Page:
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Front Page » May 20, 2008 » Local News » Wellington council listens to appeal for lower speed limi...
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Wellington council listens to appeal for lower speed limit, moves budget forward

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Sun Advocate reporter

Wellington city councilmembers tackled slowing down drivers in a city neighborhood and moving forward the tentative budget for 2008/09 at a meeting last Wednesday.

Lance Manzanares came to last Wednesday's meeting serving as a representative for those living in the area with a petition asking for the new speed limit to be 15 mph. He said that the current limit of 25 mph is just too fast.

"People are always speeding through there," he said. "I would even be willing to put the money forward for a new sign."

Councilmembers posited other considerations in bringing the situation under control even if the limit is dropped.

"If nobody is there enforcing it we could put 10 mph and it wouldn't matter because they will still speed," Councilman Glen Wells said.

They also reminded Manzanares that the roadway connects with a county road and that the city could only mandate changes on Arena.

"All we can address is our road," Mayor Karl Houskeeper said.

Manzanares was not deterred, he went on to further clarify the situation.

"These offenders aren't from our neighborhood," he said. "It's a coal miner thing because it's a shortcut to Ridge Road.

He told the council that he had tried to slow them down himself.

"I went so far as placing toys in the road," Manzanares said. "They just swerved around them."

While the council seemed to understand the man's frustration they cautioned him that toys in the road could end up backfiring.

"Now that you said what you are doing putting toys in the middle of the road you need to know that if they cause an accident you are facing a big liability," said Councilmember Ed Chavez.

Manzanares quickly added some more explanation to the toy experiment.

"My kids actually put them there, I just left them," he said.

Despite the inherent problems with controlling the speeders, Manzanares was heard by the council.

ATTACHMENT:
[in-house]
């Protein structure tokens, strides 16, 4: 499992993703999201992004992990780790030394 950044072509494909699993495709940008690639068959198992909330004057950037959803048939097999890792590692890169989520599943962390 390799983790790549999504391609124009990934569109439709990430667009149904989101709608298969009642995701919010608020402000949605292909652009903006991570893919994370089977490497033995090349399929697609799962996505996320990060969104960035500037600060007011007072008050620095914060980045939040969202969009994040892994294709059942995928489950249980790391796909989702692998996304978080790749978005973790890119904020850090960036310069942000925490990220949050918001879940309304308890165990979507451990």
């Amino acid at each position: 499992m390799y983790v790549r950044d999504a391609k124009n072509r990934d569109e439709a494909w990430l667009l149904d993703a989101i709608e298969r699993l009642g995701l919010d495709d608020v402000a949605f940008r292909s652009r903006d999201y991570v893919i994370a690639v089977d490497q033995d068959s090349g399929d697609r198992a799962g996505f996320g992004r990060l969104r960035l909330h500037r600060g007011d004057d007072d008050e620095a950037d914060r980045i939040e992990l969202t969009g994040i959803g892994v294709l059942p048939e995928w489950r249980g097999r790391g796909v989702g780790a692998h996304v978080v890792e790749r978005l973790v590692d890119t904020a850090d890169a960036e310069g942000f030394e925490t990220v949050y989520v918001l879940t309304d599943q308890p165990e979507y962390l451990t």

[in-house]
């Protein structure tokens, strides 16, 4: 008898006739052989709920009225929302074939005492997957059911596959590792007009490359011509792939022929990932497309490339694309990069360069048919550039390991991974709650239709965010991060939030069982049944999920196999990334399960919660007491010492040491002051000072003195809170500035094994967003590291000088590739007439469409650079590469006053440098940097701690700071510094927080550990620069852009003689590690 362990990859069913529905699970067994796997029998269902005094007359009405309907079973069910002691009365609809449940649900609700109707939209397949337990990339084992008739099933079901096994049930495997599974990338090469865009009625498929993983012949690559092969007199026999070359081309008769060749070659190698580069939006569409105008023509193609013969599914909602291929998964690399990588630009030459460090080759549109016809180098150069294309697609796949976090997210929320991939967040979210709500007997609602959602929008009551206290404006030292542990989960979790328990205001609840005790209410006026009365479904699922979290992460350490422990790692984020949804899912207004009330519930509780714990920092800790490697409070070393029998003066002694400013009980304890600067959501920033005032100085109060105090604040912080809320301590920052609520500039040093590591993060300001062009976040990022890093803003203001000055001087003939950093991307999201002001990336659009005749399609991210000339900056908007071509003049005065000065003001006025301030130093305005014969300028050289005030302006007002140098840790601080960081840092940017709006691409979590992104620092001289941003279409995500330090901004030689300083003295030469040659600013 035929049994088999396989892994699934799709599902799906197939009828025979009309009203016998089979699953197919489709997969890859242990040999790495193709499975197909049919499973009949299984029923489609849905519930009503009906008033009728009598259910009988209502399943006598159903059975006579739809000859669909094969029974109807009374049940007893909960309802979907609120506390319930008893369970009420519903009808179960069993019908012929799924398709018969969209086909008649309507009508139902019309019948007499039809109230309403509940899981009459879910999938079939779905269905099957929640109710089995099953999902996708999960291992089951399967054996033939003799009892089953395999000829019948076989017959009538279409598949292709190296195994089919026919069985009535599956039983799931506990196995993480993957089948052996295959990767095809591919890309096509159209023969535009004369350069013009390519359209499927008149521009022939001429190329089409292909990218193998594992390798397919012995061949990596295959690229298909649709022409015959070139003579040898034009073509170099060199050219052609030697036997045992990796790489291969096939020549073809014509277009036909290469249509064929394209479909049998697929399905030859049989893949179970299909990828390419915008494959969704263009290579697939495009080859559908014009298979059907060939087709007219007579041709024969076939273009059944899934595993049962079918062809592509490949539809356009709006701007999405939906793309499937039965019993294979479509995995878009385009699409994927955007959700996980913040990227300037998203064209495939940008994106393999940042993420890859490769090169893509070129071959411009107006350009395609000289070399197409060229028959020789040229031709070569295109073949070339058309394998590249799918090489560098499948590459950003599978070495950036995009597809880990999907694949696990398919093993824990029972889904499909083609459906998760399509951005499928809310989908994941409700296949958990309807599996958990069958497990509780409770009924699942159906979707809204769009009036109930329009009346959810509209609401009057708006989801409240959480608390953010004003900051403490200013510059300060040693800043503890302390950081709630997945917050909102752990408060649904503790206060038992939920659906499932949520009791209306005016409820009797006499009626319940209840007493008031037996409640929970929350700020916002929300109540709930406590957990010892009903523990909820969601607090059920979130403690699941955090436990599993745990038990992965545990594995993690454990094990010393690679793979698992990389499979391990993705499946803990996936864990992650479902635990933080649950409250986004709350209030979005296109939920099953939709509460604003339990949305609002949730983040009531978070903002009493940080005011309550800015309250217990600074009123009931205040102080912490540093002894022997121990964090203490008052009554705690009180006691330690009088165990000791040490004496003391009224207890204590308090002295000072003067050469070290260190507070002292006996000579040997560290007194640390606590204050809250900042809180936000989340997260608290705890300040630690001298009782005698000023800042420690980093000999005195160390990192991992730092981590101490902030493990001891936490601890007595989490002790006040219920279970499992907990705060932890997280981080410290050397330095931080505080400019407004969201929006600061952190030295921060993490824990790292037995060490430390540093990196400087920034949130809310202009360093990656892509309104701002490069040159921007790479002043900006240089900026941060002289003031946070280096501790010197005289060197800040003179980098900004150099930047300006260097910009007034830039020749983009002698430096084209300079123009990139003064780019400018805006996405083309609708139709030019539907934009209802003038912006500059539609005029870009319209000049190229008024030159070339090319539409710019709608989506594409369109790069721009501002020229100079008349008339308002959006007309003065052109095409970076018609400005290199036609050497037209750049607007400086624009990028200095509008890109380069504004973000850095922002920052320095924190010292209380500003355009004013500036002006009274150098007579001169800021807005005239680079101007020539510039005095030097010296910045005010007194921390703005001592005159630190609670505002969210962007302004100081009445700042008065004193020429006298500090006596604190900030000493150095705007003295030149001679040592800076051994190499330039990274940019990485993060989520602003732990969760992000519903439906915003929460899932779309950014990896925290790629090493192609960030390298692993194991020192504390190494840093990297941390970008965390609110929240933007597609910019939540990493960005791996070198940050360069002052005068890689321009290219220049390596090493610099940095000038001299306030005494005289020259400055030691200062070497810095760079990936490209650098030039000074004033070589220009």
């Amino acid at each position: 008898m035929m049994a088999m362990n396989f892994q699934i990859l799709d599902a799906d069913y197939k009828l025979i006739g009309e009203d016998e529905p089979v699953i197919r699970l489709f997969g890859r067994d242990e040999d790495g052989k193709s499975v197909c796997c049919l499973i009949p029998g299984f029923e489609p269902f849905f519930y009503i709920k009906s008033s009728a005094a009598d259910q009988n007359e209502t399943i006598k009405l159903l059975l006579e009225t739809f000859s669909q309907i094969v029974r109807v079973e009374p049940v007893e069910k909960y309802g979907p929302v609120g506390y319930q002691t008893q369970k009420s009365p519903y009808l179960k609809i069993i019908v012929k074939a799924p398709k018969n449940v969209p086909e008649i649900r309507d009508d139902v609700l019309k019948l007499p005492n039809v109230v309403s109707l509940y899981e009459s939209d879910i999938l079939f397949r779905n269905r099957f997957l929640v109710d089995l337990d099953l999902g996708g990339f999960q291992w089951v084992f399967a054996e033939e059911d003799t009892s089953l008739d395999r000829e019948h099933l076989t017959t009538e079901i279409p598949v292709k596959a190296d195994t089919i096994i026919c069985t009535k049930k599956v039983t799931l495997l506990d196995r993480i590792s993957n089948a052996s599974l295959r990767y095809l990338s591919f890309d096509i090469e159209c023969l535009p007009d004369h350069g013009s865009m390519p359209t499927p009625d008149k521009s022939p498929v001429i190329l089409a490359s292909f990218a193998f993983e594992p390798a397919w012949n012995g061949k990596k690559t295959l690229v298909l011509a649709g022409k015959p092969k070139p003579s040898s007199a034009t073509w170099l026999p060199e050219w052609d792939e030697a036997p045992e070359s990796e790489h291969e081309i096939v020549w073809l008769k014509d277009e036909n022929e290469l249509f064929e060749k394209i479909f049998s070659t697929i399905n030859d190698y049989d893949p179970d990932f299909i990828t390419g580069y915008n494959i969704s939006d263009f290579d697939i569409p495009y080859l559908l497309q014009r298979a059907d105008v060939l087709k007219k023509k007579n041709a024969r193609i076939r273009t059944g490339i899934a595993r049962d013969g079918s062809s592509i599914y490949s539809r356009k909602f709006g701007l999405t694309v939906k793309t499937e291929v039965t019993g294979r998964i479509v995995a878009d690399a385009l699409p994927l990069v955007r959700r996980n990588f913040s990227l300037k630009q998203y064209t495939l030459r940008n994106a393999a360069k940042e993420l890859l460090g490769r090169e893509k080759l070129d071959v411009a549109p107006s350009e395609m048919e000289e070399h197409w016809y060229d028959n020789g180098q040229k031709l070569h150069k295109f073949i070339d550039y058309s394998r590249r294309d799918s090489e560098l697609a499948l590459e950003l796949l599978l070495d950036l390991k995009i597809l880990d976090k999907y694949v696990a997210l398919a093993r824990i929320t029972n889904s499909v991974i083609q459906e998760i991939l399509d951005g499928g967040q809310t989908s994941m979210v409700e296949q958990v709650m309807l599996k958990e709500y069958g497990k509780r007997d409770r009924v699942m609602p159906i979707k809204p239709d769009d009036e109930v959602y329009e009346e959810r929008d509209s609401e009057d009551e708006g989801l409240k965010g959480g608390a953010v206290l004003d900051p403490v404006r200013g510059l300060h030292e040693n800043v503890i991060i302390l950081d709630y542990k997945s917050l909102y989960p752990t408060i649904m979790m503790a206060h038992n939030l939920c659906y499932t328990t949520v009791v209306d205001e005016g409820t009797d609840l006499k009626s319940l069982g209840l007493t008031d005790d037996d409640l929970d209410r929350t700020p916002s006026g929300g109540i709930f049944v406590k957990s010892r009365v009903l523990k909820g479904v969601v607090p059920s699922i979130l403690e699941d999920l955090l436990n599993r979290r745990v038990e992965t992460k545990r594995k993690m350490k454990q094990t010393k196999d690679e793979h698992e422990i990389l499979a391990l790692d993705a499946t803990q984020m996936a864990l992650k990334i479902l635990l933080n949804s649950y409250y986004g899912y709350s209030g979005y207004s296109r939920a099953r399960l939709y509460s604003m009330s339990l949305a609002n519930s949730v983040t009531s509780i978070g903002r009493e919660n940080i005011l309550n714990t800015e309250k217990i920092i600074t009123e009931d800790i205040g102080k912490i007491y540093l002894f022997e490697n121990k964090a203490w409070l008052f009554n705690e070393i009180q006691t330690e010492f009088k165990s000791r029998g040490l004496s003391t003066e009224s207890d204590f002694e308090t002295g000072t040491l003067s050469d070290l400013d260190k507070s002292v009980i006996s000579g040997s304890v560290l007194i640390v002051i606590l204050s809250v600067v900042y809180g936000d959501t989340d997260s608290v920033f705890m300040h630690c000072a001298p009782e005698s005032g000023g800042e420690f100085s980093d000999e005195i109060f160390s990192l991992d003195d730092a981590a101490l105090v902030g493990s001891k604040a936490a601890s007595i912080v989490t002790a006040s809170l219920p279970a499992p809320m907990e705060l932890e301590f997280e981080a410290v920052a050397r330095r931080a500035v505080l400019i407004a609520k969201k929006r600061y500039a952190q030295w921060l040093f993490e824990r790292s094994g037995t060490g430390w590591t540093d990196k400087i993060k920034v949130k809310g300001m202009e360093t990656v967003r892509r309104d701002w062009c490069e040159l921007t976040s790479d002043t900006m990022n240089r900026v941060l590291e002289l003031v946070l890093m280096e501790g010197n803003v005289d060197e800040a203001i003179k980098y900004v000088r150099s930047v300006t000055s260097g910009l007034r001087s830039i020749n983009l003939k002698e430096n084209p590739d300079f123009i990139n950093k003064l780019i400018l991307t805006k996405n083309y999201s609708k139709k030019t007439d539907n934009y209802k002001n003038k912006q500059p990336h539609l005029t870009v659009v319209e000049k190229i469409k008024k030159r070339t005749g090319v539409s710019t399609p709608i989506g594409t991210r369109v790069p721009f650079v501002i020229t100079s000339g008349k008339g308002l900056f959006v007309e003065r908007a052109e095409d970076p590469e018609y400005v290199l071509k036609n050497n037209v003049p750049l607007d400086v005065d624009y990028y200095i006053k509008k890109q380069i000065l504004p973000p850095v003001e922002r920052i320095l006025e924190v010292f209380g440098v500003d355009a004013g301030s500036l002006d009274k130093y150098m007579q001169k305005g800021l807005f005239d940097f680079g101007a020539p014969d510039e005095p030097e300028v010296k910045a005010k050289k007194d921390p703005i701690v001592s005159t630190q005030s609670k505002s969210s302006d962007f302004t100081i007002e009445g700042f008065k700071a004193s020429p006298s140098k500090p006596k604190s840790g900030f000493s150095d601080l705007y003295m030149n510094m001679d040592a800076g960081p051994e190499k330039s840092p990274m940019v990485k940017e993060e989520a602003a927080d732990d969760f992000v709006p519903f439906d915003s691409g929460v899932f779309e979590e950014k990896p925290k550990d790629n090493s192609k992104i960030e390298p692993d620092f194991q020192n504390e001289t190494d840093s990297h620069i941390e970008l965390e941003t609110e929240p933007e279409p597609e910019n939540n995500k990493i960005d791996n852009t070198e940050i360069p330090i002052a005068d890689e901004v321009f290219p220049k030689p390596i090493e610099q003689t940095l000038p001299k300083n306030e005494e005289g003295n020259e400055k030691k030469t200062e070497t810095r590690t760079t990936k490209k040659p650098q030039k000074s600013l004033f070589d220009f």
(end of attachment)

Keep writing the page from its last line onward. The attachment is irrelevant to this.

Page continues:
The mayor asked him for an approximate time that the traffic is the worst and said that the city would put officers over there for about two weeks during that time.

"I think you will see a big change," said Houskeeper. "This should bring people back to humility."

The council then made a motion to table the decision on the new speed limit until they had a chance to run it by Police Chief Lee Barry.

With not quite $1 million in the general fund for fiscal year 2008/09 city leaders have their work cut out for them. City Recorder Ken Powell brought his tentative budget to Wednesday's meeting showing a $969,000 general fund revenue/expenditures total.

"We are going to have some challenges this year," Powell said..

Some of the challenges include a step increase for an employee of 4 percent, a need to buy two cars for the police department and more money for volunteer firefighters.

"The fire chief requested $24,000 which is doubled from last year," Powell said.

Council members expressed concern that the ability to transfer monies from between revenue streams was also affected by the budget crunch.

"I was hoping that there could be some transfer between some funds but the other funds are not doing well enough," Powell said.

In addition to the general fund Wellington also has the following:

• Capital Projects - $410,000 income/expenditures

• Debt Service - $158,700 income/expenditures

• Building Authority - $111,900 income/expenditures

• Water fund - $760,500 income/expenditures

• Sewer - $191,000 income/expenditures

• Irrigation - $145,900 income/expenditures

• Sanitation - $ 60,000 income/expenditures

• Perpetual Care - $ 22,900 income/expenditures

• Recreation - $ 10,700 income/expenditures

The future of the irrigation fund was a main discussion in the council's look at the tentative budget.

"We promised that it would never be raised when that fund was developed," Wells reminded his colleagues.

However, Powell said that despite the earlier promise, given the budget constraints,the fund would have to be revisited especially in light of rising fuel costs.

ouncilman Marvon Willson agreed saying that he can't see anyway to be more efficient with the fuel usage.

"Maybe we can put a little blurb in the newsletter saying that the secondary irrigation fund is coming up short and that we may have to increase it," he said.

The council unanimously approved moving the tentative budget forward.

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